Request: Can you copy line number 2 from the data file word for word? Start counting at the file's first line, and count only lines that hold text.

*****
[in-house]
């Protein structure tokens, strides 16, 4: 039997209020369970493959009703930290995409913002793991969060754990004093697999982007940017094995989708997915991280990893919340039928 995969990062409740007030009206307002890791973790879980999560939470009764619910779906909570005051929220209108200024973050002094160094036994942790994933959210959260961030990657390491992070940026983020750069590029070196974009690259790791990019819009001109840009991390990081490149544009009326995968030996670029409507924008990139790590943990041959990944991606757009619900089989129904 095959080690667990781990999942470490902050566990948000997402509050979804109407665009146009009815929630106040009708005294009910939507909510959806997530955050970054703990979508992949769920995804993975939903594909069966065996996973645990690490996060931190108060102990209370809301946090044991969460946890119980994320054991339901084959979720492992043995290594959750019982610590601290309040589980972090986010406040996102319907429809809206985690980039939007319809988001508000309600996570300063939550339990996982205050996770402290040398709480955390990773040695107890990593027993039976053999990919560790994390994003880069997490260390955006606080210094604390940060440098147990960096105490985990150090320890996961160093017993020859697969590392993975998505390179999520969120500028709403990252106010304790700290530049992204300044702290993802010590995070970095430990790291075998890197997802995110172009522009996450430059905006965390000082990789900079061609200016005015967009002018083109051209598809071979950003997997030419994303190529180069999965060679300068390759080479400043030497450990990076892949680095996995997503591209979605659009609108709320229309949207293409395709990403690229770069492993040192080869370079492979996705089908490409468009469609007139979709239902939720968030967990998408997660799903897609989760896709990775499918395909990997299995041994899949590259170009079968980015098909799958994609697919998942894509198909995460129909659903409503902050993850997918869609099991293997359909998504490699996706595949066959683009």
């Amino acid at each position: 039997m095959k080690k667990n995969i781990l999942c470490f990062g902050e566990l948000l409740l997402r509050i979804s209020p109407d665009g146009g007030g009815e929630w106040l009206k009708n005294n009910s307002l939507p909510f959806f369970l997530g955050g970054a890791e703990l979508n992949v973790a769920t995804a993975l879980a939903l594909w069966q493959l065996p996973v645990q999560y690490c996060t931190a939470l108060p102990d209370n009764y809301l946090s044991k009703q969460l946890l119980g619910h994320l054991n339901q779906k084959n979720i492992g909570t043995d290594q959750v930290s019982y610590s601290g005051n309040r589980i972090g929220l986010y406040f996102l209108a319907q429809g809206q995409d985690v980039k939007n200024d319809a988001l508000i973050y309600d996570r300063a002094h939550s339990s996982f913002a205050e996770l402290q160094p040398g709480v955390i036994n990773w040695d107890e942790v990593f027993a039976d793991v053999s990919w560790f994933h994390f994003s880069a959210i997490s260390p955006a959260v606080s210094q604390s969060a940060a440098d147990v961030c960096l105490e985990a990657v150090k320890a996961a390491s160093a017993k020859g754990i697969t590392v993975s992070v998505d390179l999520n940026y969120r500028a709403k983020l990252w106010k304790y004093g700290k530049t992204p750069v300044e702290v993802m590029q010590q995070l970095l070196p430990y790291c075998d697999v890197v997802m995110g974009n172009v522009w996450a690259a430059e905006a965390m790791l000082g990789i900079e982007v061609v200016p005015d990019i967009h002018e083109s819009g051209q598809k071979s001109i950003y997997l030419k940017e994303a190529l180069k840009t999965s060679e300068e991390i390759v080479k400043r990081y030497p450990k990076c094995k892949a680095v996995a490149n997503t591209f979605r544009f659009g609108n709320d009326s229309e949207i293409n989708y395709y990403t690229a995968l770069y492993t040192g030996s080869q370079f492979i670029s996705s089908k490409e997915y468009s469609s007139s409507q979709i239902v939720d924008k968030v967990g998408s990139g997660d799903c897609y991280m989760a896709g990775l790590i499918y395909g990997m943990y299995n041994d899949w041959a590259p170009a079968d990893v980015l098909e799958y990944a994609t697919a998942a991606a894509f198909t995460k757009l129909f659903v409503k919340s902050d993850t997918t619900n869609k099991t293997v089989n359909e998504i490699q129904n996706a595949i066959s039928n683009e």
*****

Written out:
């Protein structure tokens, strides 16, 4: 039997209020369970493959009703930290995409913002793991969060754990004093697999982007940017094995989708997915991280990893919340039928 995969990062409740007030009206307002890791973790879980999560939470009764619910779906909570005051929220209108200024973050002094160094036994942790994933959210959260961030990657390491992070940026983020750069590029070196974009690259790791990019819009001109840009991390990081490149544009009326995968030996670029409507924008990139790590943990041959990944991606757009619900089989129904 095959080690667990781990999942470490902050566990948000997402509050979804109407665009146009009815929630106040009708005294009910939507909510959806997530955050970054703990979508992949769920995804993975939903594909069966065996996973645990690490996060931190108060102990209370809301946090044991969460946890119980994320054991339901084959979720492992043995290594959750019982610590601290309040589980972090986010406040996102319907429809809206985690980039939007319809988001508000309600996570300063939550339990996982205050996770402290040398709480955390990773040695107890990593027993039976053999990919560790994390994003880069997490260390955006606080210094604390940060440098147990960096105490985990150090320890996961160093017993020859697969590392993975998505390179999520969120500028709403990252106010304790700290530049992204300044702290993802010590995070970095430990790291075998890197997802995110172009522009996450430059905006965390000082990789900079061609200016005015967009002018083109051209598809071979950003997997030419994303190529180069999965060679300068390759080479400043030497450990990076892949680095996995997503591209979605659009609108709320229309949207293409395709990403690229770069492993040192080869370079492979996705089908490409468009469609007139979709239902939720968030967990998408997660799903897609989760896709990775499918395909990997299995041994899949590259170009079968980015098909799958994609697919998942894509198909995460129909659903409503902050993850997918869609099991293997359909998504490699996706595949066959683009």